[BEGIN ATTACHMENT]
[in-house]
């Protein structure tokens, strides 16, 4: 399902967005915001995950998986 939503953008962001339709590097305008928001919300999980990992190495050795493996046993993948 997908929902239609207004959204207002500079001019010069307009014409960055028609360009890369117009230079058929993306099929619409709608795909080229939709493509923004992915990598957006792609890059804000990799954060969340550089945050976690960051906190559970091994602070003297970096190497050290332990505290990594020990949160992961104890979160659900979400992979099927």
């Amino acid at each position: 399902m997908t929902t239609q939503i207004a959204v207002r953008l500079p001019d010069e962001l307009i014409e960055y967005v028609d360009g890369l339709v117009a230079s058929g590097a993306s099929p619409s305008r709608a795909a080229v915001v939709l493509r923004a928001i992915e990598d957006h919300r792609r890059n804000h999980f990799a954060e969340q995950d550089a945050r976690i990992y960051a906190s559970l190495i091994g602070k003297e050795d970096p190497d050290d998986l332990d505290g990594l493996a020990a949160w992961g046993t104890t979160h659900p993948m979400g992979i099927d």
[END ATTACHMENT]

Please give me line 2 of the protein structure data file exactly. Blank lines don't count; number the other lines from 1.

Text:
């Protein structure tokens, strides 16, 4: 399902967005915001995950998986 939503953008962001339709590097305008928001919300999980990992190495050795493996046993993948 997908929902239609207004959204207002500079001019010069307009014409960055028609360009890369117009230079058929993306099929619409709608795909080229939709493509923004992915990598957006792609890059804000990799954060969340550089945050976690960051906190559970091994602070003297970096190497050290332990505290990594020990949160992961104890979160659900979400992979099927």